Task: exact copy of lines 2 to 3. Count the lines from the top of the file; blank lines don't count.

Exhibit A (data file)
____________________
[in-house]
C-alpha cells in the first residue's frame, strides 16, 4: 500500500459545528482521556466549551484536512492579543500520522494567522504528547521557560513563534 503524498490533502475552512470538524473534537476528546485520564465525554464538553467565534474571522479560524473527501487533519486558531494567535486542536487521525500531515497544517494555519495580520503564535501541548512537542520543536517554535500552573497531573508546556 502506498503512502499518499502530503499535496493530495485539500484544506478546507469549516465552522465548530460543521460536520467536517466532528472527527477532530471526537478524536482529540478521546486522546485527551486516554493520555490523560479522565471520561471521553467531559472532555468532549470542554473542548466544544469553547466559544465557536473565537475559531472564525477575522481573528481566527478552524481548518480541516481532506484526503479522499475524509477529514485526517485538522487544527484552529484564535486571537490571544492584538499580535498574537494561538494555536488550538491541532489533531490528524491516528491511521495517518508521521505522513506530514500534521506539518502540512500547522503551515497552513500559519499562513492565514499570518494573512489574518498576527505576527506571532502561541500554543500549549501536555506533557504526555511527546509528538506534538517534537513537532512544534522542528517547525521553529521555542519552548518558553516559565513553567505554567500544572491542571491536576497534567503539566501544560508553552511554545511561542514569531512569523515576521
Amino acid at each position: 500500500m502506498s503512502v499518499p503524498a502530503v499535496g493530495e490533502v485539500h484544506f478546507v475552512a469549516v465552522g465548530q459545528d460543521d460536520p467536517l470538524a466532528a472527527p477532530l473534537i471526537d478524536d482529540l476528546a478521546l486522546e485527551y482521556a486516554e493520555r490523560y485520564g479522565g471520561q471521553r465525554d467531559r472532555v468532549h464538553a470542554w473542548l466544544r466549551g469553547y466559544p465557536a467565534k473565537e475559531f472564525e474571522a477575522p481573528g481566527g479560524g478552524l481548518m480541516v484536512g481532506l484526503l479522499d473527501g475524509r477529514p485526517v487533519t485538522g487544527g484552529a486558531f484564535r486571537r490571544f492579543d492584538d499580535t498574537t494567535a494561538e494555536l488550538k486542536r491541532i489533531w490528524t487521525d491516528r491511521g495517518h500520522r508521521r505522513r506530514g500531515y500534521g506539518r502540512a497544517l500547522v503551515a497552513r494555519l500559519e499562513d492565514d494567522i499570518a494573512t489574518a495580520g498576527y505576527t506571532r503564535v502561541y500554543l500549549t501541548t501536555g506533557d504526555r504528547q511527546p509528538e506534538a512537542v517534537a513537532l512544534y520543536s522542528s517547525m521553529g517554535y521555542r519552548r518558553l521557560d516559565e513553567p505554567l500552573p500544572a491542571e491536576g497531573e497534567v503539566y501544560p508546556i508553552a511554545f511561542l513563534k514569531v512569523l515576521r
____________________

C-alpha cells in the first residue's frame, strides 16, 4: 500500500459545528482521556466549551484536512492579543500520522494567522504528547521557560513563534 503524498490533502475552512470538524473534537476528546485520564465525554464538553467565534474571522479560524473527501487533519486558531494567535486542536487521525500531515497544517494555519495580520503564535501541548512537542520543536517554535500552573497531573508546556 502506498503512502499518499502530503499535496493530495485539500484544506478546507469549516465552522465548530460543521460536520467536517466532528472527527477532530471526537478524536482529540478521546486522546485527551486516554493520555490523560479522565471520561471521553467531559472532555468532549470542554473542548466544544469553547466559544465557536473565537475559531472564525477575522481573528481566527478552524481548518480541516481532506484526503479522499475524509477529514485526517485538522487544527484552529484564535486571537490571544492584538499580535498574537494561538494555536488550538491541532489533531490528524491516528491511521495517518508521521505522513506530514500534521506539518502540512500547522503551515497552513500559519499562513492565514499570518494573512489574518498576527505576527506571532502561541500554543500549549501536555506533557504526555511527546509528538506534538517534537513537532512544534522542528517547525521553529521555542519552548518558553516559565513553567505554567500544572491542571491536576497534567503539566501544560508553552511554545511561542514569531512569523515576521
Amino acid at each position: 500500500m502506498s503512502v499518499p503524498a502530503v499535496g493530495e490533502v485539500h484544506f478546507v475552512a469549516v465552522g465548530q459545528d460543521d460536520p467536517l470538524a466532528a472527527p477532530l473534537i471526537d478524536d482529540l476528546a478521546l486522546e485527551y482521556a486516554e493520555r490523560y485520564g479522565g471520561q471521553r465525554d467531559r472532555v468532549h464538553a470542554w473542548l466544544r466549551g469553547y466559544p465557536a467565534k473565537e475559531f472564525e474571522a477575522p481573528g481566527g479560524g478552524l481548518m480541516v484536512g481532506l484526503l479522499d473527501g475524509r477529514p485526517v487533519t485538522g487544527g484552529a486558531f484564535r486571537r490571544f492579543d492584538d499580535t498574537t494567535a494561538e494555536l488550538k486542536r491541532i489533531w490528524t487521525d491516528r491511521g495517518h500520522r508521521r505522513r506530514g500531515y500534521g506539518r502540512a497544517l500547522v503551515a497552513r494555519l500559519e499562513d492565514d494567522i499570518a494573512t489574518a495580520g498576527y505576527t506571532r503564535v502561541y500554543l500549549t501541548t501536555g506533557d504526555r504528547q511527546p509528538e506534538a512537542v517534537a513537532l512544534y520543536s522542528s517547525m521553529g517554535y521555542r519552548r518558553l521557560d516559565e513553567p505554567l500552573p500544572a491542571e491536576g497531573e497534567v503539566y501544560p508546556i508553552a511554545f511561542l513563534k514569531v512569523l515576521r